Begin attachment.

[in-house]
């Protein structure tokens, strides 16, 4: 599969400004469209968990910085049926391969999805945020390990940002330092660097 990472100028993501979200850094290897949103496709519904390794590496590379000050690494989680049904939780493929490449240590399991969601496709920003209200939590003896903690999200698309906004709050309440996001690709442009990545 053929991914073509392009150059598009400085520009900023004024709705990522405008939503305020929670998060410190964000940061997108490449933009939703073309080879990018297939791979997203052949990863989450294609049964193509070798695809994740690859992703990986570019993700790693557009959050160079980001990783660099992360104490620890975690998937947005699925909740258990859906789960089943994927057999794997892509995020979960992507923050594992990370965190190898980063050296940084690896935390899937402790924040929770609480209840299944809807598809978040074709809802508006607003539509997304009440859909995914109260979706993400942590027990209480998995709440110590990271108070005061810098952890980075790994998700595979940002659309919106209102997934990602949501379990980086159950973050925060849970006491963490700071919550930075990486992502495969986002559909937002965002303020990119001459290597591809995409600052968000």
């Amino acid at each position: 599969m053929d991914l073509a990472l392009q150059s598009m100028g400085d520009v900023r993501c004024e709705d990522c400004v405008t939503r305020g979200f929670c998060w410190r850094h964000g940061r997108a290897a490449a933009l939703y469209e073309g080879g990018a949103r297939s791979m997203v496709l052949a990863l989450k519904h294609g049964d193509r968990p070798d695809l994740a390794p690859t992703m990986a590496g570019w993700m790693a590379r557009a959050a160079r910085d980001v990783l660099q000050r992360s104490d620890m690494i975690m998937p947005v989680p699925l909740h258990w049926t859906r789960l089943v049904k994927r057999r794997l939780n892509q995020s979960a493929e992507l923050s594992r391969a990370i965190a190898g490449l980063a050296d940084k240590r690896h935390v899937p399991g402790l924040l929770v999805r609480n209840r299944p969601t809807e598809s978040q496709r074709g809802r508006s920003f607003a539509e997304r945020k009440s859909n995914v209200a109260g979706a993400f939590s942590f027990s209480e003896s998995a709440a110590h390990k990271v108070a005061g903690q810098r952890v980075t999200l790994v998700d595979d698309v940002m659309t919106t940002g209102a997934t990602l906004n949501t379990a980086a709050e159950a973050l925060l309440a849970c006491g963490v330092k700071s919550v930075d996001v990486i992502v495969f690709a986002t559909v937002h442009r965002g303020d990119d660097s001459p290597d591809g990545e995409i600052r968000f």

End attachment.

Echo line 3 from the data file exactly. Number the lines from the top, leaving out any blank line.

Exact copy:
């Amino acid at each position: 599969m053929d991914l073509a990472l392009q150059s598009m100028g400085d520009v900023r993501c004024e709705d990522c400004v405008t939503r305020g979200f929670c998060w410190r850094h964000g940061r997108a290897a490449a933009l939703y469209e073309g080879g990018a949103r297939s791979m997203v496709l052949a990863l989450k519904h294609g049964d193509r968990p070798d695809l994740a390794p690859t992703m990986a590496g570019w993700m790693a590379r557009a959050a160079r910085d980001v990783l660099q000050r992360s104490d620890m690494i975690m998937p947005v989680p699925l909740h258990w049926t859906r789960l089943v049904k994927r057999r794997l939780n892509q995020s979960a493929e992507l923050s594992r391969a990370i965190a190898g490449l980063a050296d940084k240590r690896h935390v899937p399991g402790l924040l929770v999805r609480n209840r299944p969601t809807e598809s978040q496709r074709g809802r508006s920003f607003a539509e997304r945020k009440s859909n995914v209200a109260g979706a993400f939590s942590f027990s209480e003896s998995a709440a110590h390990k990271v108070a005061g903690q810098r952890v980075t999200l790994v998700d595979d698309v940002m659309t919106t940002g209102a997934t990602l906004n949501t379990a980086a709050e159950a973050l925060l309440a849970c006491g963490v330092k700071s919550v930075d996001v990486i992502v495969f690709a986002t559909v937002h442009r965002g303020d990119d660097s001459p290597d591809g990545e995409i600052r968000f």